Wired to Create
Unraveling the Mysteries of the Creative Mind
Scott Barry Kaufman is a groundbreaking psychologist expanding our definitions of creativity, self-actualization, wellness, and intelligence: “a force of nature,” says Angela Duckworth (Grit). “He’s the epitome of perseverance and the realization of potential.” A Professor of Psychology at Columbia University’s Barnard College and the author of Wired to Create and Ungifted, Kaufman helps all kinds of minds lead creative, fulfilling, meaningful lives.
“Scott Kaufman is going places … [He’s] the leading empirical creativity researcher of his generation.”— Martin Seligman, Founder of Positive Psychology
Scott Barry Kaufman is a psychologist, professor, writer, and podcaster. Now teaching a class at Columbia called “The Science of Living Well,” Kaufman ranks as one of the top 20 psychologists under 40 by The Best Schools, and The Psychology Podcast has been downloaded over 7 million times. Before joining the Columbia faculty, Kaufman was a Professor at the University of Pennsylvania, where he was invited by Martin Seligman, the founder of positive psychology, to serve as the Scientific Director of the Imagination Institute. There, Kaufman investigated how we measure human potential, perseverance, achievement, and creativity. In his book Ungifted: Intelligence Redefined, he counters traditional metrics for assessing potential and intelligence with his “Theory of Personal Intelligence”: a radical argument for a more holistic, individual way to assess cognitive strengths—and appreciate all kinds of minds. In Wired to Create: Unraveling the Mysteries of the Creative Mind (a book based on a Huffington Post article that went viral), he shows how creativity can be cultivated, and offers a practical, science-backed manifesto for living a more imaginative life.
“Genius involves figuring out who you are, and owning yourself … In this very important sense, greatness is completely, utterly, made.”— Scott Barry Kaufman
But these hard-earned achievements emerged from Kaufman’s own struggles to be seen. Diagnosed with Central Auditory Processing Disorder, he spent the first three years of his life almost deaf and was assumed to have a learning disability. After a teacher recognized him as misdiagnosed, he began his incredible journey of self-actualization. And in a few years, he went from special-ed to straight As—then a Ph.D. in Cognitive Psychology from Yale and an M.Phil in Experimental Psychology from the University of Cambridge under a Gates Cambridge Scholarship.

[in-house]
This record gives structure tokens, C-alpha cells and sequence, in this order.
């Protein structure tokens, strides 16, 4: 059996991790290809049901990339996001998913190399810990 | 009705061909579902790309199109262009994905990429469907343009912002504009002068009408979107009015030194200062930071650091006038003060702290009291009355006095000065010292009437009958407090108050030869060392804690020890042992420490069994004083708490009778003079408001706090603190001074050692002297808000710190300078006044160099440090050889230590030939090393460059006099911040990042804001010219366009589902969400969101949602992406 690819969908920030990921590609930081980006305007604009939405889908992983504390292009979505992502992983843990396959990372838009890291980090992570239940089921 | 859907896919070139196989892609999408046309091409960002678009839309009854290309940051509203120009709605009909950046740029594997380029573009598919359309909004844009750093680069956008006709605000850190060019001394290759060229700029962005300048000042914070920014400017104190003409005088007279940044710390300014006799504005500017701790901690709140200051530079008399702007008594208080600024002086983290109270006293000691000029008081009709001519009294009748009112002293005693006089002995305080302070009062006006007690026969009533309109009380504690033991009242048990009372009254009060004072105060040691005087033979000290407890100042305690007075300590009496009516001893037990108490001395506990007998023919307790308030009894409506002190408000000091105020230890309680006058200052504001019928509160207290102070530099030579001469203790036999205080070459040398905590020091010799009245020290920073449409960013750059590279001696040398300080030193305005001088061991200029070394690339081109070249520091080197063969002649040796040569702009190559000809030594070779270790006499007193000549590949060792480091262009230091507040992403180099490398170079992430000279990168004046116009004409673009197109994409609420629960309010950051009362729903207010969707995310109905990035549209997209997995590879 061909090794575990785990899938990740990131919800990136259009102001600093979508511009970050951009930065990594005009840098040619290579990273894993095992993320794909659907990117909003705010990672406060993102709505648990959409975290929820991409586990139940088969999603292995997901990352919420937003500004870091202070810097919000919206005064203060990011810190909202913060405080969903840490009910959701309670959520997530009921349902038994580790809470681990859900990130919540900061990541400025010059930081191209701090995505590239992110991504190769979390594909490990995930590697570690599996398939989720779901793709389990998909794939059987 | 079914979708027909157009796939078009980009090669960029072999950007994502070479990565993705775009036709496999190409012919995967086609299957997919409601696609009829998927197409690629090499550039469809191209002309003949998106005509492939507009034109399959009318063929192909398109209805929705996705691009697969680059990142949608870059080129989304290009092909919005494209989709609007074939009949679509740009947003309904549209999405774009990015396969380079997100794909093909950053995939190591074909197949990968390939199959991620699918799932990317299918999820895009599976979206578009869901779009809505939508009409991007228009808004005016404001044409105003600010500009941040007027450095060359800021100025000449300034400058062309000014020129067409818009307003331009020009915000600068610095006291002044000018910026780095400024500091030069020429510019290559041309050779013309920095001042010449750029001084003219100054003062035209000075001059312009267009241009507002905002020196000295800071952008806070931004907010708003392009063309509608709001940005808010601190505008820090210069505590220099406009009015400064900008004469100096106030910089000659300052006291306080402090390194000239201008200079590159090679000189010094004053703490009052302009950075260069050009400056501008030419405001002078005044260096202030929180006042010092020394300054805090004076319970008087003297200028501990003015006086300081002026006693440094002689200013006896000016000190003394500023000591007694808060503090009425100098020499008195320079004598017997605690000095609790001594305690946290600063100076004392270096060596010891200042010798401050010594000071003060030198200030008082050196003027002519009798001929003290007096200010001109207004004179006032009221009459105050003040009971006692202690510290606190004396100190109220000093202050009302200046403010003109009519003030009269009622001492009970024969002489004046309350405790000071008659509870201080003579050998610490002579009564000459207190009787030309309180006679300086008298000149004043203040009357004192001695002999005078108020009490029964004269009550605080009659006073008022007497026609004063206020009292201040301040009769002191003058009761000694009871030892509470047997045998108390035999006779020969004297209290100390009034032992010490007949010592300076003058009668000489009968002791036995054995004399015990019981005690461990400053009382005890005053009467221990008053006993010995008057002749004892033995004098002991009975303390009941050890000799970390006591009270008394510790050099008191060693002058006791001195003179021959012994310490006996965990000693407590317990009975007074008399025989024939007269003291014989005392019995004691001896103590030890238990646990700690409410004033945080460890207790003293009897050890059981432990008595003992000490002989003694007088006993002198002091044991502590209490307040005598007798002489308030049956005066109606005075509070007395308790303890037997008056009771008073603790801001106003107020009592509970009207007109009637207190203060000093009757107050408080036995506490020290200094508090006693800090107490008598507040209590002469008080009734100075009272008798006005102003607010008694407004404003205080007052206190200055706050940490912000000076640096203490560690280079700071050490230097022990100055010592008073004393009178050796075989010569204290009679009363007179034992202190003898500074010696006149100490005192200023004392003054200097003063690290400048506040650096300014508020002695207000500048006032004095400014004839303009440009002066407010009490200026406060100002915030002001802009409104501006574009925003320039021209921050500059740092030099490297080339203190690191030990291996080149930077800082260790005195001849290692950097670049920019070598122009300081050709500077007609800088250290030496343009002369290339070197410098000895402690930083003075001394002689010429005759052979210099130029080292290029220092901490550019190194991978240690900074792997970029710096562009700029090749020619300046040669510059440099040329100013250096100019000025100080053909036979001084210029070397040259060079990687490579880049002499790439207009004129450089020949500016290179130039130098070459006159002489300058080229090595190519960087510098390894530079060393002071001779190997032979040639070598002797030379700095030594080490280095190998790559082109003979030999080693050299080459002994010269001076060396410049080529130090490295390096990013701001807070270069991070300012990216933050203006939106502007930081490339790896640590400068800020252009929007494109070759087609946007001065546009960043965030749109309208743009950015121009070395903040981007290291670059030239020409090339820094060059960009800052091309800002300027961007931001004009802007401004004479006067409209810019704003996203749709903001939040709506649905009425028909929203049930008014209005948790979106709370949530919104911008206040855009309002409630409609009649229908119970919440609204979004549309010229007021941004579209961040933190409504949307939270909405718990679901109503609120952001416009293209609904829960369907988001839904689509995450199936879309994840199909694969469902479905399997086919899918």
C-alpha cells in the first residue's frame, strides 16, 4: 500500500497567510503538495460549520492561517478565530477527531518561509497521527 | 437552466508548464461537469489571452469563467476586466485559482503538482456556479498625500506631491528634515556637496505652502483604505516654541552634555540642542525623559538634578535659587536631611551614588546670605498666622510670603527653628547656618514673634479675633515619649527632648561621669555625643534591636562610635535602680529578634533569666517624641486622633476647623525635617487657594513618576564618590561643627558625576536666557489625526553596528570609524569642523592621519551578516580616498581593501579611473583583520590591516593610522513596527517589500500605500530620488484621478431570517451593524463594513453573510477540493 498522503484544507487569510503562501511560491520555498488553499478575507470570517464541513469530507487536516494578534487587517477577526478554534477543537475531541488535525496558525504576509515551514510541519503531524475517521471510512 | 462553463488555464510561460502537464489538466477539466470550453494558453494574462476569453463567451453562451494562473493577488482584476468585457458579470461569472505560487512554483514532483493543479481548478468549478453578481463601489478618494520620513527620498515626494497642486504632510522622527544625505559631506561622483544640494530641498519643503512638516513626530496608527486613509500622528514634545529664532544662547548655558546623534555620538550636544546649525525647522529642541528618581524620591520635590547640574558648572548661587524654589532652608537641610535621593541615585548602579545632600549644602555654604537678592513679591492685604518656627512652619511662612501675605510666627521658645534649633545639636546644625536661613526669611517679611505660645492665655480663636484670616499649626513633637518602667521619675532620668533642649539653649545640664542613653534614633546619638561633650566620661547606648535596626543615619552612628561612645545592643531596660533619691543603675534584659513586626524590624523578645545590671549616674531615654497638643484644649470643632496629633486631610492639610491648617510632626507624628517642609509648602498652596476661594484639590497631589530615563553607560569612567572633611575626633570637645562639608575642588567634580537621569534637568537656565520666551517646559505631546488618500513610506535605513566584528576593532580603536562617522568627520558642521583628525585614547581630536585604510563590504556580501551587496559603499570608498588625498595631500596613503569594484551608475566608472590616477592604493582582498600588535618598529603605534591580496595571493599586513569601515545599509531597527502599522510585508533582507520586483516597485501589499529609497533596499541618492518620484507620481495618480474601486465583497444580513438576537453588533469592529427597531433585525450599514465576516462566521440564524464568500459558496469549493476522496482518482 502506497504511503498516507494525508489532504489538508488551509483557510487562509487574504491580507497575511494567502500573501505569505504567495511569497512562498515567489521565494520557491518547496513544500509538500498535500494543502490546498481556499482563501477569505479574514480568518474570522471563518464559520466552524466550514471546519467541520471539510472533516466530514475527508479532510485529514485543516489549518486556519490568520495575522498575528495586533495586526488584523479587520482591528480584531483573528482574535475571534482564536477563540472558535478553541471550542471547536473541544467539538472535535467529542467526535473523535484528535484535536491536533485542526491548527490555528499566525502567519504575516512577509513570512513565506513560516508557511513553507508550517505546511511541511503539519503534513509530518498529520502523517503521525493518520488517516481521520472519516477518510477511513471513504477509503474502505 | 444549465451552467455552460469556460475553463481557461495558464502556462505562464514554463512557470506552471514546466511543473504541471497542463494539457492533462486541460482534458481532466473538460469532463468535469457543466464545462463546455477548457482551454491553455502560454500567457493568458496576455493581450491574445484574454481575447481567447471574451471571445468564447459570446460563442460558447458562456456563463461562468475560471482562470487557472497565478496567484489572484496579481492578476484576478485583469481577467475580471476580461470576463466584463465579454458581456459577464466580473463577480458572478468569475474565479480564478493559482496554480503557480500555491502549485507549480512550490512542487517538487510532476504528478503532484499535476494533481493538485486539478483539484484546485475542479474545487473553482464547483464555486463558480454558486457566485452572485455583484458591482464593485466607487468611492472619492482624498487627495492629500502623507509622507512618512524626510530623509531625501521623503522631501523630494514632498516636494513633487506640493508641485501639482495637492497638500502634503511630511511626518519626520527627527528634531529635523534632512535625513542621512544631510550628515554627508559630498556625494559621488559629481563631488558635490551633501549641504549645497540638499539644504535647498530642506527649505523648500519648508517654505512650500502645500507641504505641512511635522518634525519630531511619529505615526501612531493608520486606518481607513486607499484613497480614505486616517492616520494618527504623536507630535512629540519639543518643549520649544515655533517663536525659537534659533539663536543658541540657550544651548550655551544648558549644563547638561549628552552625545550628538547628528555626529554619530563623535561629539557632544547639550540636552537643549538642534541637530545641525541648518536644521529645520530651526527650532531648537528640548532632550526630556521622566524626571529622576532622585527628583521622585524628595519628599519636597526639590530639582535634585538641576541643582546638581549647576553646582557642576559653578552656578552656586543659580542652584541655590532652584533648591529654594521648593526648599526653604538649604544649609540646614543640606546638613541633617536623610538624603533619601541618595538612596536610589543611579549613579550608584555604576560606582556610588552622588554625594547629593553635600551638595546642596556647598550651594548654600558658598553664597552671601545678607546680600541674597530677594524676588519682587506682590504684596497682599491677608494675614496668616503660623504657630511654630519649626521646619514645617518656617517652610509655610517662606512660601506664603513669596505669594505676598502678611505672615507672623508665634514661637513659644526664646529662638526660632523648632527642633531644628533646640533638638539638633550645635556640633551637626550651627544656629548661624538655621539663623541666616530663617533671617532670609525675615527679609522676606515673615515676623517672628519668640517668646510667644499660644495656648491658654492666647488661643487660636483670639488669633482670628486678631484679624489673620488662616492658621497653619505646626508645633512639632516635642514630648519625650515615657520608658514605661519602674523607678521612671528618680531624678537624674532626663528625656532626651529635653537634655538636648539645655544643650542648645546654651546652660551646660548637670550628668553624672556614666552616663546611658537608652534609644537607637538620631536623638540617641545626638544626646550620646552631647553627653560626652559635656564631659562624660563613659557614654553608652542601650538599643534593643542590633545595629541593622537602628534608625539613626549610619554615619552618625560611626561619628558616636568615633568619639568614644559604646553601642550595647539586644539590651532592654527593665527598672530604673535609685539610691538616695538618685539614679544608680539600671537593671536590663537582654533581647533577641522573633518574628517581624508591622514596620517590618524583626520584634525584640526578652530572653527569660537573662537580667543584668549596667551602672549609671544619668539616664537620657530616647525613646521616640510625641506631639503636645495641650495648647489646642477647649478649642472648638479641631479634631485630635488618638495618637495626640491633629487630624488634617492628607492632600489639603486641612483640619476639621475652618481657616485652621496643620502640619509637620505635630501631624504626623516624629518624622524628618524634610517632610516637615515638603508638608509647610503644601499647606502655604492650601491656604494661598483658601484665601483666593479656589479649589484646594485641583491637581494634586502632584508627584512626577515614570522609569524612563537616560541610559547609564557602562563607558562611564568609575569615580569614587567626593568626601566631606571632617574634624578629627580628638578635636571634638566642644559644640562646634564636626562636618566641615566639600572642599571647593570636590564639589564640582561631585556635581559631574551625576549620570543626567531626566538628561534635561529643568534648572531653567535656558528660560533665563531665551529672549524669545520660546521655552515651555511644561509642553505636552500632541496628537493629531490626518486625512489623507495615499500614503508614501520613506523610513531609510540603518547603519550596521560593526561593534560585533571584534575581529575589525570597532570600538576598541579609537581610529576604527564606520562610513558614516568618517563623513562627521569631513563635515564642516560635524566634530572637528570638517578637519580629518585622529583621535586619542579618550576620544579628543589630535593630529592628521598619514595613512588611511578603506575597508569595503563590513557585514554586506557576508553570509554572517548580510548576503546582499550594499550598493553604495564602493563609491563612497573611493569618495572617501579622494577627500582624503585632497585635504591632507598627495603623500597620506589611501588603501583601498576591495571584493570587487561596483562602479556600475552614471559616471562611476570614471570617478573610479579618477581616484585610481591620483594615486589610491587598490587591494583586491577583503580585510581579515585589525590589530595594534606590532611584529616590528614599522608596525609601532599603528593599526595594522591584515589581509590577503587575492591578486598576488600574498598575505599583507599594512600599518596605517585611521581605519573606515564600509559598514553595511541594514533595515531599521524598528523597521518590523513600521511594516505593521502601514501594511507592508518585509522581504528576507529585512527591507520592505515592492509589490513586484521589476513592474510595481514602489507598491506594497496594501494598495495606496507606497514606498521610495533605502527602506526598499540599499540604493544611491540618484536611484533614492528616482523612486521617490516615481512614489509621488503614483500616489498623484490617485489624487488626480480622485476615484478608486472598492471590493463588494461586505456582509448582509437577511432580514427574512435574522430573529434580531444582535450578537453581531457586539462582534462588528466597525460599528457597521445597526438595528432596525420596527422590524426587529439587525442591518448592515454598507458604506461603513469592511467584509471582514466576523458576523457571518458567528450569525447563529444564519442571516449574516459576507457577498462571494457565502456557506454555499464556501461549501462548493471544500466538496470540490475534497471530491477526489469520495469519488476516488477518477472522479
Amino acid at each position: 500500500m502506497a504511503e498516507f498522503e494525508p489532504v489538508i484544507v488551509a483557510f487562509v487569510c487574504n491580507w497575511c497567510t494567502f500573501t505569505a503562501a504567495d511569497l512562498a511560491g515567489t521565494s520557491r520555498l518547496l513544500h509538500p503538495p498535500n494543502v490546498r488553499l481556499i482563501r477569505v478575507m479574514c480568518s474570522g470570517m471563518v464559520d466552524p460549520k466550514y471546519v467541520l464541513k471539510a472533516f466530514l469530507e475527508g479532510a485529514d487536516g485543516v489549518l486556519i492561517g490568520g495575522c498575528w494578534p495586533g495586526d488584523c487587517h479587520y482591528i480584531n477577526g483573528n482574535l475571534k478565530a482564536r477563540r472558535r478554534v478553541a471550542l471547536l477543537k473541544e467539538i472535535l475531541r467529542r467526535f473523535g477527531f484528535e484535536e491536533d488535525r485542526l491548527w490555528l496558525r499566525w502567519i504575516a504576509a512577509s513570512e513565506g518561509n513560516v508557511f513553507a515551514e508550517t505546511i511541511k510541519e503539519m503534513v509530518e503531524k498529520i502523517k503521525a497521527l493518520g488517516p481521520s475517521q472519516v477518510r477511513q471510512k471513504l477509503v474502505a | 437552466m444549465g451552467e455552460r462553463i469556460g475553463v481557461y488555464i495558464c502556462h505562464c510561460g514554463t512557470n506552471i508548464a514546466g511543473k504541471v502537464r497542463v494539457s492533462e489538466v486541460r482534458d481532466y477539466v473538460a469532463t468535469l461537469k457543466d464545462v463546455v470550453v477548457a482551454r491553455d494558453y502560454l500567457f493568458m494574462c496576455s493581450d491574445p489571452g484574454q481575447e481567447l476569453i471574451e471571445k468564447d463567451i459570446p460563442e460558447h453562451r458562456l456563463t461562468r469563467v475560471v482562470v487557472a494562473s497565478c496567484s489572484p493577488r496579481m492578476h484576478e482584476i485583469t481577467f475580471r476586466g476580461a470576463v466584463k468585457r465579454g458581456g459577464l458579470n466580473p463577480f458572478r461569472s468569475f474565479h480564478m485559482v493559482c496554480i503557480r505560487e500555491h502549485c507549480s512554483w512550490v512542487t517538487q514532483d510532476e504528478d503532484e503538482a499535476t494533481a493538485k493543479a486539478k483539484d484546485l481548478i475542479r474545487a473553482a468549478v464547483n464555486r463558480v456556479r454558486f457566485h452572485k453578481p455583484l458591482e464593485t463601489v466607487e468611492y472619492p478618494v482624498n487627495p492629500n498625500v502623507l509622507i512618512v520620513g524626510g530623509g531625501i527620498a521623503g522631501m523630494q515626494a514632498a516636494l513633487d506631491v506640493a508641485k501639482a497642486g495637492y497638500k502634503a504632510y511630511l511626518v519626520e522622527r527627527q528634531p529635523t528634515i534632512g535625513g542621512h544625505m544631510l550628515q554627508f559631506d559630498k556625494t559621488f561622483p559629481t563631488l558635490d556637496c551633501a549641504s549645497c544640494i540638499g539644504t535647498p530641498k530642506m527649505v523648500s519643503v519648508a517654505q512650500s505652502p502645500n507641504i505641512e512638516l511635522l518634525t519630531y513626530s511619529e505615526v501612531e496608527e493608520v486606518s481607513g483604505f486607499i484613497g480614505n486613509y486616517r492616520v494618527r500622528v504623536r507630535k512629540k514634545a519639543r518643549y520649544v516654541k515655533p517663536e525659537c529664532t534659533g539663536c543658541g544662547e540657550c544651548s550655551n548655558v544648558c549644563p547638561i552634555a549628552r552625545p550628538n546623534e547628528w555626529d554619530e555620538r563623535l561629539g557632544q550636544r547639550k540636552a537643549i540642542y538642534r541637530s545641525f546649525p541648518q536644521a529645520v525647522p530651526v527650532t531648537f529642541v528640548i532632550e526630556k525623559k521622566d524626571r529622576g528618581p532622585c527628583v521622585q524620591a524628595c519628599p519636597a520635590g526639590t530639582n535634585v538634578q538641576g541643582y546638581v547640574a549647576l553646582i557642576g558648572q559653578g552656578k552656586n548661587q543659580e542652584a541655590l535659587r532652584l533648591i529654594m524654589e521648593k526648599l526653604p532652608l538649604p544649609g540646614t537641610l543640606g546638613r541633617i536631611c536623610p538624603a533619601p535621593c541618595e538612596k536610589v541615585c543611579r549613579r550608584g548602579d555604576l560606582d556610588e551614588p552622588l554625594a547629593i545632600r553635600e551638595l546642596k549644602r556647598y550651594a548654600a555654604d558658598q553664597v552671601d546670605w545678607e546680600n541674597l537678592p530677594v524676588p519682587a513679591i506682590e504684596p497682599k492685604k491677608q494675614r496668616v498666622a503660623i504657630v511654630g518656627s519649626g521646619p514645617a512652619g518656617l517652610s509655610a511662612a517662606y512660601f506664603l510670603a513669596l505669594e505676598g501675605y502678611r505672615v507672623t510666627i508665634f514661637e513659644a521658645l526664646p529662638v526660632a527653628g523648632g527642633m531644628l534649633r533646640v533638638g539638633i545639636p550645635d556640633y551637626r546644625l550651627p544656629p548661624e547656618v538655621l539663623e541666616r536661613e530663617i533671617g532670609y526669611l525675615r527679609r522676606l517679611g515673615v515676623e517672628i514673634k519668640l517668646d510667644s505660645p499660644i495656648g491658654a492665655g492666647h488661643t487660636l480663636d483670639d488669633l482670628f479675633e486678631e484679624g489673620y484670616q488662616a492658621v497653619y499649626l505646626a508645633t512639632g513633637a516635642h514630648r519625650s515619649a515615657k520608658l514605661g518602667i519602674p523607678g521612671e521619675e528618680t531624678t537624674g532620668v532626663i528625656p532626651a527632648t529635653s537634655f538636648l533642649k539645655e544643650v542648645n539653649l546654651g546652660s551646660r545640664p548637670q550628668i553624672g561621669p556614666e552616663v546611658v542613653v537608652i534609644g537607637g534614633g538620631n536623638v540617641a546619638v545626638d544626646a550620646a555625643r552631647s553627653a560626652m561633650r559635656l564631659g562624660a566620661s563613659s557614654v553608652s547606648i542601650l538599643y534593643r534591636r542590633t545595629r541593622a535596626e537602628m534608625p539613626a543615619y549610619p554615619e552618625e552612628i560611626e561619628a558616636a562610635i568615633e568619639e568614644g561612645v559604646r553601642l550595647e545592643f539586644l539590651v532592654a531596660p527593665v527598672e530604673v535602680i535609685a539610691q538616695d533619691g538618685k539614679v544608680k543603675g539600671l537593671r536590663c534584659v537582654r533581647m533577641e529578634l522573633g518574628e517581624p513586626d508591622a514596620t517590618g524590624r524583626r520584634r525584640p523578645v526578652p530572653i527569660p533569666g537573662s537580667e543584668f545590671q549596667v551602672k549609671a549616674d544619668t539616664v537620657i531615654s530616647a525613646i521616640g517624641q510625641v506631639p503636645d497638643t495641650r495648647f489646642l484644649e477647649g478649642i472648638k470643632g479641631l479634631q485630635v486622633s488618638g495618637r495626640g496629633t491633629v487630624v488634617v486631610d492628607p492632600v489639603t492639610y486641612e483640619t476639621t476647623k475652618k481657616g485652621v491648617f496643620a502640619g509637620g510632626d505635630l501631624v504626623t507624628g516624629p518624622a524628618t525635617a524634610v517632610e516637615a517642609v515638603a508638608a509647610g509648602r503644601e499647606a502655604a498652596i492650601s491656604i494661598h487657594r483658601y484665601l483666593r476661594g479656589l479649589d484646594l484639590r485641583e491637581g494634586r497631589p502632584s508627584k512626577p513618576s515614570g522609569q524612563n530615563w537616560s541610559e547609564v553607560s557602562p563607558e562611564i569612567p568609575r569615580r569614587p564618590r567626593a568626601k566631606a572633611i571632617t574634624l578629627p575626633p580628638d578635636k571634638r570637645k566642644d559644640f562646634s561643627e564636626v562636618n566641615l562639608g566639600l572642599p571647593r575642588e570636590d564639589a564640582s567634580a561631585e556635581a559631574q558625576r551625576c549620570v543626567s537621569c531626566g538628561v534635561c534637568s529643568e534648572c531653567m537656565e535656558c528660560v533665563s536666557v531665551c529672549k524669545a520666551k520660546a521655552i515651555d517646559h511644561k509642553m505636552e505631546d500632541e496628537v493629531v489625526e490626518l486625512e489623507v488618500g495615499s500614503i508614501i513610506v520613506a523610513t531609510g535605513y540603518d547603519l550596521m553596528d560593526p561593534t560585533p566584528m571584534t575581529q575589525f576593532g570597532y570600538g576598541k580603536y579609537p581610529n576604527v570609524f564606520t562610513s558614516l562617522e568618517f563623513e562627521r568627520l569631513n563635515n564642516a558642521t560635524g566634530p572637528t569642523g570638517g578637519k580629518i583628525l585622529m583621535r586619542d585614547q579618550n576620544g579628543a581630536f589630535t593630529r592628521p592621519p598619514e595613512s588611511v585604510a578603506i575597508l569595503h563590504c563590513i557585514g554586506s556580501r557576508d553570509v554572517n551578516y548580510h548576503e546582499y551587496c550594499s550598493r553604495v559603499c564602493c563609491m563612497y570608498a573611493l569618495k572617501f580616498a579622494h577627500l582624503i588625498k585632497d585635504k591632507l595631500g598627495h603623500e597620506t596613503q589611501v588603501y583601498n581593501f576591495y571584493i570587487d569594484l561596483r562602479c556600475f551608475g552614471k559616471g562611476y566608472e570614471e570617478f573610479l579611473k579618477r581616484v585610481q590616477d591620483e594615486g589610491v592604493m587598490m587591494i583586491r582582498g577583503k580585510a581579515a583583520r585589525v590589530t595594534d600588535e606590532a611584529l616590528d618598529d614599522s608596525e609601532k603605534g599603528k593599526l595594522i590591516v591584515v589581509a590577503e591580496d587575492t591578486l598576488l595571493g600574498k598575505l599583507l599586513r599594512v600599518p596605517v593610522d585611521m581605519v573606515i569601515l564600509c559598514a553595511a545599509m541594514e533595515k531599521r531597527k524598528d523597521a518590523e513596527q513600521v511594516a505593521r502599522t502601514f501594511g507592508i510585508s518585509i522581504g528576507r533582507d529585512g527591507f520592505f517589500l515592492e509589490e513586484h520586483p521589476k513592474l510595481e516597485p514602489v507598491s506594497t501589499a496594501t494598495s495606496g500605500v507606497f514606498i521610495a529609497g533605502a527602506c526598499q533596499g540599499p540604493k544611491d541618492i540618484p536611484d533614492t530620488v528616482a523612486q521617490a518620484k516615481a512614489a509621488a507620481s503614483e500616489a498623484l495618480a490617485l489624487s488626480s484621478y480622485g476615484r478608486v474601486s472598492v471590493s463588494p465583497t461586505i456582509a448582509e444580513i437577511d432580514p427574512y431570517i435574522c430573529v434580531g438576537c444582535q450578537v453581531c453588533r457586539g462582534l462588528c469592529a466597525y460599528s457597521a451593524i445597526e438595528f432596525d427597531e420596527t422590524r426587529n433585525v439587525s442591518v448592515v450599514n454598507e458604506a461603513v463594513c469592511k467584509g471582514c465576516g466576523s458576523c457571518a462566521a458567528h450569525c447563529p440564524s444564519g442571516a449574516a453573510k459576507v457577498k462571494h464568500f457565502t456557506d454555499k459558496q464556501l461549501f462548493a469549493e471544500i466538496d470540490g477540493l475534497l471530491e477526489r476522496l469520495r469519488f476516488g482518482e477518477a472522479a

Today, Kaufman is a whirlwind of creative output. While Angela Duckworth was working on her book Grit, she asked him to teach her popular U Penn course Introduction to Positive Psychology. He’s the editor of numerous books, including Twice Exceptional: Supporting and Educating Bright and Creative Students with Learning Difficulties. His writing is regularly featured in places like The Atlantic, Scientific American (where his column “Beautiful Minds” is consistently their most popular online article), Psychology Today, and Harvard Business Review—and insights from his work are featured in The New York Times, The Huffington Post, Brain Pickings, and Heleo. As host of The Psychology Podcast—named by Business Insider as a podcast that “will change how you think about human behavior”—he explores human possibility with guests like Alain de Botton, Susan Cain, and Robert Wright (and Lavin speakers Angela Duckworth, Mitch Prinstein, Daniel Lerner, Emily Esfahani Smith, and Ryan Holiday). And he also appears on radio, television, and the web for places like Big Think, MSNBC, CBS Sunday Morning, and beyond.
As a keynote speaker, Kaufman brings sensitivity, openness, and infectious optimism to the stage, weaving his own story of determination with original research into psychology and neuroscience. He’s plain-spoken and funny, articulate and warm—exhibiting a comfortable presence honed from his daily lectures at Columbia and U Penn and from his major talks for groups like LEGO, Vogue, the Aspen Ideas Festival, the Creativity World Forum, and many more. Audiences of all sizes leave his talks inspired and moved.
In addition, he serves on the advisory board of the non-profit organization The Future Project, sits on the editorial board of journals BioMed Central Psychology and Journal of Intelligence, and is co-founder of The Creativity Post, a non-profit committed to disseminating new work on creativity in all categories: business, science, academics, technology, and more.